Prothrombin times remain moderately elevated. He was very well managed by the UNAMSIL medical services in Daru and Freetown. All contacts are being followed with temperatures recorded twice daily. UNAMSIL's preventive medicine officer is travelling to Daru to assess conditions at the camp, including food security and rodent control.

This is the third introduction of Lassa fever into urban Freetown. (The first was the DFID worker who later died in London). This is the first case involving UN peacekeeping forces. There is no laboratory capacity to confirm the diagnosis, and no definitive investigation has been done.

Lassa fever - Netherlands ex Sierra Leone

Lassa fever has been diagnosed in a surgeon working in Sierra Leone (not in Freetown), while visiting his relatives in the Netherlands. While in Sierra Leone on 11 July, a bout of fever was diagnosed as malaria (on the basis of a blood smear). The patient was treated with artemisine. On 14 July he arrived in the Netherlands for a short leave. He still had a fever, but no cough; and a thick smear was negative. On 15 July, he was admitted to hospital. On 16 July he exhibited fever, diarrhoea, and vomiting, but no cough. By 20 July, clinical deterioration was apparent and intravenous ribavirin treatment was begun. On 22 July, the results of a PCR test from a blood sample taken on 19 July revealed 107 Lassa fever virus RNA molecules/ml. An antibody test, using the Lassa fever virus, Josiah strain (the strain prevalent in Sierra Leone), was negative. By 24 July, the condition of the patient was poor with multiple organ failure, and he was transferred to intensive care. The patient has been in isolation since 17 July.

Contacts, including hospital staff-at-risk and airline cabin attendants, have been asked to report body temperature twice daily for three weeks. The airline company is tracing passengers who were seated close to the patient on the flight from Sierra Leone on 13 July.

Global salm-surv on internet

Global Salm-Surv (GSS), WHO's Salmonella surveillance and laboratory support project, is now accessible on the Internet, at: http://www.who.int/salmsurv.

Initiated in January 2000, GSS is a collaborative project of WHO, the WHO Collaborating Centre for Foodborne Disease Surveillance (Atlanta, United States) and the Danish Veterinary Laboratory (Copenhagen, Denmark). GSS is a global network of over 150 individuals from 108 laboratories and 66 countries involved in the surveillance of Salmonella from humans, animals and food. The primary goal of this network is to strengthen the Salmonella surveillance capacities of national and regional laboratories.

Global Salm-Surv consists of the following:
  1. An international, online accessible database that contains: contact information of national or regional salmonellosis laboratories; descriptions of laboratory responsibilities, laboratory methods and types of samples received; and, annual surveillance summary results of most frequently isolated Salmonella serotypes.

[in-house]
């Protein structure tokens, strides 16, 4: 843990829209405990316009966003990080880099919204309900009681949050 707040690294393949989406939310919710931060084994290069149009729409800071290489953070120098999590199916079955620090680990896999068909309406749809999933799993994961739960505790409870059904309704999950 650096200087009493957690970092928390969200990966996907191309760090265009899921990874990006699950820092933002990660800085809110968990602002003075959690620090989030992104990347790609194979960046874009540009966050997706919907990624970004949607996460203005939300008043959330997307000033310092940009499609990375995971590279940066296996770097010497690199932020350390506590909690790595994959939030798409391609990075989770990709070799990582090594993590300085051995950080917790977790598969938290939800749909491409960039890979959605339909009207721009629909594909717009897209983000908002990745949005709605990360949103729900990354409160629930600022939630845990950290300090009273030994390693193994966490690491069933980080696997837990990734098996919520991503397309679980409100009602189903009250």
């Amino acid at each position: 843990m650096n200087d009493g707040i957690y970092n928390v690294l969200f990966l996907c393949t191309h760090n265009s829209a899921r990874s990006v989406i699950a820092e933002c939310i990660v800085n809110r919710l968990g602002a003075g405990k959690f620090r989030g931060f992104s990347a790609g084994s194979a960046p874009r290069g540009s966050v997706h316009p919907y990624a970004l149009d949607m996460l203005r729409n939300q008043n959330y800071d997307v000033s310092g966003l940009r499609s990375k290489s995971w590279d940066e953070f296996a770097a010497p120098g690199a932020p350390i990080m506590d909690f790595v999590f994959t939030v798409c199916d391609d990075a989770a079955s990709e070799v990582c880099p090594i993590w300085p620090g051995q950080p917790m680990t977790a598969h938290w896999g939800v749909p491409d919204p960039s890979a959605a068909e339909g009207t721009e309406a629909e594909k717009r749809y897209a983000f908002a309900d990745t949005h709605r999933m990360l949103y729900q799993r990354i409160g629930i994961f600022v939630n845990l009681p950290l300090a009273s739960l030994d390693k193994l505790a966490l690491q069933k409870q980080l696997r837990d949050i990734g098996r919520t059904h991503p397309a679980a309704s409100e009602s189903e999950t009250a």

2. Data sharing and communication between laboratories and individuals via e-mail, web, electronic discussion group and/or fax.
  3. Participation in internal and external quality assurance systems. This is a useful tool for the production of reliable laboratory results of consistently good quality. A recent WHO survey determined that less than 50% of laboratories performing antimicrobial resistance testing of Salmonella isolates participated in any formal system of quality assurance.
  4. Training courses on surveillance of salmonellosis and antimicrobial resistance in Salmonella. The aim is to provide training in the following:
    1. standardised laboratory methods for the isolation, identification and antimicrobial-susceptibility testing of foodborne Salmonella;
    2. interpretation of results; and
    3. utilisation of foodborne disease surveillance and antimicrobial resistance.
  5. Selected reference testing services for a limited number of Salmonella isolates per participant. Selected testing services available to GSS participants include serotyping and phage typing of Salmonella, and antimicrobial- susceptibility testing of Salmonella (and occasionally other foodborne bacteria).
Global Salm-Surv is part of WHO's endeavours to strengthen the capacities of its Member States in the surveillance and control of major foodborne diseases and to contribute to the global effort of surveillance and containment of antimicrobial resistance in foodborne pathogens. Eventually, it is intended to extend the network to other major foodborne pathogens.

Individuals and laboratories who are not currently members but are interested in participating in WHO's Global Salm-Surv should fill out the request form available on the website.

This article was published in Communicable Diseases Intelligence Volume 24, No 7, July 2000.